Continuity of Conservation: A medical model for conservation delivery
Consider using a patient treatment model when we talk about supporting the environment. Continuity of conservation, from science to practice, was the theme of one of the breakout sessions today. Just the same way we might hope to be handled by our doctor, with great communications and a flexible plan; we should also be handling conservation.
Using a Medical Model to Structure Conservation
Dr. Patrick Doran from The Nature Conservancy offered a structured model of decision making to the group. He exhorted the crowd to make sure that they share all phases of analysis and development. That way everything is decided in tandem, reducing replication and making sure that everyone has the same outcome in mind. Specifically, he said to develop multi partner project goals that highlight agreed upon conservation features, assemble biodiversity information, define the project, develop a definition and then, only then, develop strategies. TOGETHER!
When looking at the issue at hand, identify the status, and then the threats. Then rank the threats. Develop a strategy, measure intermediate results, evaluate threat reduction results and then assess conservation targets. Truly, all the work that conservationists do might be amplified many times over via this scenario.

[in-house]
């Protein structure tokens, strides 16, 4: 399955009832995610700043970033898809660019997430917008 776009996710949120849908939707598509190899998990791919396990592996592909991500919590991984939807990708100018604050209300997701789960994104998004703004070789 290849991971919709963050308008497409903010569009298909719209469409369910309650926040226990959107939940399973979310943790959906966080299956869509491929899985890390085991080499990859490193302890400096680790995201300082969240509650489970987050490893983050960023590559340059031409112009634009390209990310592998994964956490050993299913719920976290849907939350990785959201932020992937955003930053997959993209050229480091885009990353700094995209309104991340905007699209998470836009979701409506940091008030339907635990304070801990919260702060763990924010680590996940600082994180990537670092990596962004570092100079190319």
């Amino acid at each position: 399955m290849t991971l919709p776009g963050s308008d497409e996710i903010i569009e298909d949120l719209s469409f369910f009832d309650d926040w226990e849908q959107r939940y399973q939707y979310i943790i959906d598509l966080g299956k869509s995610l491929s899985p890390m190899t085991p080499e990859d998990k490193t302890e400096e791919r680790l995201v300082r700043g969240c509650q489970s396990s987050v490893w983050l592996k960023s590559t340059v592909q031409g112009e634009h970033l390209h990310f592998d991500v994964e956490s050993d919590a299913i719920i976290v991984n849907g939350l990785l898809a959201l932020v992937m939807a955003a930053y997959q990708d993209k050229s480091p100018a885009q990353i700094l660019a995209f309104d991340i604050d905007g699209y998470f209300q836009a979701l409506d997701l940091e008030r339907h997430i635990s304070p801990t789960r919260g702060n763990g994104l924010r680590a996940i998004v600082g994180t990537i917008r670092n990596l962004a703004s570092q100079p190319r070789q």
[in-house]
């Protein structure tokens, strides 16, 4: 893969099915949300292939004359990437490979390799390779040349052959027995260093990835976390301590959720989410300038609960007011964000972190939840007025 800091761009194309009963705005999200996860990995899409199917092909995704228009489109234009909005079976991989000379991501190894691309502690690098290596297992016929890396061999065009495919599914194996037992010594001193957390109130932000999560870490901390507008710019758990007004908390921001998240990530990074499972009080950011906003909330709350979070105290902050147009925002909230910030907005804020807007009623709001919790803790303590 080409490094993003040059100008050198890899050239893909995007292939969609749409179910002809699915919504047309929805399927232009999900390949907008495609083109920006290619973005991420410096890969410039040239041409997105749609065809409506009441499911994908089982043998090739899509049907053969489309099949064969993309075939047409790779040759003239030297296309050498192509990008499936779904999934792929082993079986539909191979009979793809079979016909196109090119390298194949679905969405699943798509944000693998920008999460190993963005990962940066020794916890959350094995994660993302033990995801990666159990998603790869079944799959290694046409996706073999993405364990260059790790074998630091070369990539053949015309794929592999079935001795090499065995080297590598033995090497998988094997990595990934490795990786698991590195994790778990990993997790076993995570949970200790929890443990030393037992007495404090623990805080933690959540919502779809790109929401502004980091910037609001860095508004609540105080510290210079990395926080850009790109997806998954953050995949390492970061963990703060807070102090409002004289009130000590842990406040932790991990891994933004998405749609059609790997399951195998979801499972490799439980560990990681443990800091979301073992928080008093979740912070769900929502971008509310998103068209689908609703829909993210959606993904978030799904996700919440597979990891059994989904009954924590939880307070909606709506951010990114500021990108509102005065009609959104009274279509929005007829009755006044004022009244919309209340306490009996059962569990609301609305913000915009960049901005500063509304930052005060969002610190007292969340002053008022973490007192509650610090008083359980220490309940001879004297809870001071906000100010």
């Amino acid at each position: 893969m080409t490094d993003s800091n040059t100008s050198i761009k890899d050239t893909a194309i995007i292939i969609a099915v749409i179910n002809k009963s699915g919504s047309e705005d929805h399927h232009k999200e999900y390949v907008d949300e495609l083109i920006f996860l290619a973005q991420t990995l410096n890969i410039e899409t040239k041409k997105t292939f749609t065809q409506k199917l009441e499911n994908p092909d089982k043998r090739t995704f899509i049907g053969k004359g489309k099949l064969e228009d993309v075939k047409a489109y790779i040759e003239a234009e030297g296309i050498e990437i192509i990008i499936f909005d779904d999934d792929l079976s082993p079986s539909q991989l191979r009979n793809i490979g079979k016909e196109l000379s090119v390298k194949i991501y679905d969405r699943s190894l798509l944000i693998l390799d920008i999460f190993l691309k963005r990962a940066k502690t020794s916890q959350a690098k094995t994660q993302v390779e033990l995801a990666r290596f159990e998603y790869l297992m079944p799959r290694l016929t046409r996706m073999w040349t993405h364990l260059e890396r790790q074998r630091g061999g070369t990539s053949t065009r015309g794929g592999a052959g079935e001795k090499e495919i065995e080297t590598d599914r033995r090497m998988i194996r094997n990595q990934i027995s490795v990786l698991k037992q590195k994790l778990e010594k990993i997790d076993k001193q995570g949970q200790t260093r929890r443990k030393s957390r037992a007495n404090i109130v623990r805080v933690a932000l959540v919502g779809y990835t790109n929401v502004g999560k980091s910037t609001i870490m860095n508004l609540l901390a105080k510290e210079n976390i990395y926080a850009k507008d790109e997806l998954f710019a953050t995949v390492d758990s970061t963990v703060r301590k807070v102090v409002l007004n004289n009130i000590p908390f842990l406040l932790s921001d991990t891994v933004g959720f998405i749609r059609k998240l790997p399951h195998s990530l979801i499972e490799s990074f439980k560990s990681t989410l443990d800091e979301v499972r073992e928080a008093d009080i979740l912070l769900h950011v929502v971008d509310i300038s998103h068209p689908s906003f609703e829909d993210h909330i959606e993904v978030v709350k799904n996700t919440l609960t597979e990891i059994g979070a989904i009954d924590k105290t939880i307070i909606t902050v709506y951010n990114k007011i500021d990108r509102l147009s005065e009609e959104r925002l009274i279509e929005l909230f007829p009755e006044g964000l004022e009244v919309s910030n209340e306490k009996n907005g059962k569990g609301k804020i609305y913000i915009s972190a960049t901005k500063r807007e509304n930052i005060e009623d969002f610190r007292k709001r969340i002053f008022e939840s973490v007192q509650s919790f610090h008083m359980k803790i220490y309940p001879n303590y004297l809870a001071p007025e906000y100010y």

Putting the Model into Action
The conversation took an applied turn, and Carrie Volmer-Sanders with TNC talked a little bit about the path one might realize through this shared information scenario. Her project reducing nutrient runoff in the Western Lake Erie Basin evaluated all of the stakeholders, and as a result she chose to reach out to fertilizer retailers. As the actual application of fertilizer comes via them, what could we do to reward compliance rather than penalize perceived infractions? Volmer-Sanders has been working on a “4R” system. For fertilizer to be best applied it needs to be from the right source, right rate at the right time in the right place. Her program seeks to engage retailers who pledge to become 4R certified, and then manage a program where they are utilizing best nutrient management practices. Then they go through some sort of certification or validation, and there is continuing education.
Practical and Comprehensive Science Application
Going to the source of nutrient loading makes sense, and utilizing a reward for compliance system is a sustainable long term path. Including everyone at the table, a structured decision pathway, clearly identified and agreed upon goals and shared strategies can take us further than stand alone groups doing just that. Standing alone. If the patient is the Great Lakes, I can get behind continuity of care.